Bob Southwell Bob Southwell
Executive Vice President

Servo vs. Mechanical Presses: Press Maintenance

July 28, 2021

1. How do primary motor-maintenance requirements differ for a mechanical press compared to various servo-motor designs?

A question I often hear: What is the anticipated life expectancy for high-torque/low-RPM servo motors, and what maintenance is required compared to the relatively simple EC or VF motors on a mechanical press? This, of course, can vary depending on the manufacturer and the number of motors utilized. What we now can say is that, with more than 20 years of service in the field, the life expectancy of DSF servo motors will exceed 25 years before requiring rebuild/replacement, with only minimal maintenance over their lifespan, such as replacing blower fans and air filters.

2. What maintenance requirements can stampers expect for a mechanical press with a flywheel, compared to a servo press with energy management via a capacitor bank or external flywheel motors?

servo-motors-UPDATED-A8A mechanical press equipped with a flywheel drive requires minimal maintenance, except for the potential failure of the flywheel bearings, which can be a long-lead-time item. Flywheel systems also require regular inspection and replacement of wear items such as drive belts. Servo presses either are equipped with secondary flywheel motor(s), resulting in maintenance for motors and bearings, or they utilize capacitor banks to store the required energy. Capacitor banks have been used in servo presses for more than 20 years with no replacements to date. This confirms an anticipated life expectancy averaging 25+ years before replacement.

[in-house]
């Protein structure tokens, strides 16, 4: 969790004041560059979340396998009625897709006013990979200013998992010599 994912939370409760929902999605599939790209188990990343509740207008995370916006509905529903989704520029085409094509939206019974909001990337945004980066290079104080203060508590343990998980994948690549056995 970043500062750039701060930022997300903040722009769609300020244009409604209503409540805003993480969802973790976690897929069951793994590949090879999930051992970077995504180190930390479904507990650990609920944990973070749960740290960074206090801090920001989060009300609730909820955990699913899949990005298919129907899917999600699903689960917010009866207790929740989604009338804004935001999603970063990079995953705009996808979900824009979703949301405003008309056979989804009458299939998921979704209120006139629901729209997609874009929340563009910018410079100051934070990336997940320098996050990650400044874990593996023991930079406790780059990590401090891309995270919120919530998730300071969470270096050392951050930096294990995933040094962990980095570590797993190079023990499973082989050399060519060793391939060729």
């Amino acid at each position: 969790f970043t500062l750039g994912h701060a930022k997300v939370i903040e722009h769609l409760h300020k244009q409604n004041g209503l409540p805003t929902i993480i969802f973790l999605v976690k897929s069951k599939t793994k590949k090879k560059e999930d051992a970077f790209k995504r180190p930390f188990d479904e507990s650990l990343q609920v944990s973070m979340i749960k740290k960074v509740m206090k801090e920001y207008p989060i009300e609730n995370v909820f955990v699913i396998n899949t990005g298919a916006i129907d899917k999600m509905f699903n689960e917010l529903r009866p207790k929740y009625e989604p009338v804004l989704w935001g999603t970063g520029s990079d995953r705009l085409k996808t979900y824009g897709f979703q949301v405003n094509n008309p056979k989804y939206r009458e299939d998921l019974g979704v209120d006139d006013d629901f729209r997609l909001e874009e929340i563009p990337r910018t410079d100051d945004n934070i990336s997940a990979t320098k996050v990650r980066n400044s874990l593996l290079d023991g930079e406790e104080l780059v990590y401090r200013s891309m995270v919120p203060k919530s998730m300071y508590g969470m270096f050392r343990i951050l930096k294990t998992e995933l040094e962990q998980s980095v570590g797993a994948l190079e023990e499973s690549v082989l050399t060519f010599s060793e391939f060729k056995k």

3. What are the differences in drivetrain maintenance?

With a direct-drive servo system, the drivetrain is the same on a servo press as on a mechanical-press equivalent. Therefore, the maintenance requirements are basically the same. One key difference: A servo press does not utilize a clutch/brake, eliminating the associated periodic maintenance of those components. The servo-motor safety brake does require monthly stopping-time tests but should not require any maintenance for many years.

4. What are the differences in electrical-control maintenance?

A servo-press control is more complex than that of a standard mechanical press, and there are additional drive requirements, along with other components. Servo-press control systems that utilize off-the-shelf components may still have slightly higher average replacement costs. Local availability and distribution networks of replacement components also may impact costs.

5. How will Internet of Things (IoT) systems be utilized differently in terms of maintenance?

IoT systems have begun to be employed on stamping presses to monitor many critical items during production. These systems help to improve productivity, uptime and predictive maintenance. One major difference with servo presses vs. mechanical presses: Information from the IoT system can be proactively utilized to improve servo-motion programming to minimize reverse loading, vibration, nuisance stoppages, etc. This can improve uptime and minimize future maintenance requirements.


See also: Aida-America Corp.

Technologies: Stamping Presses


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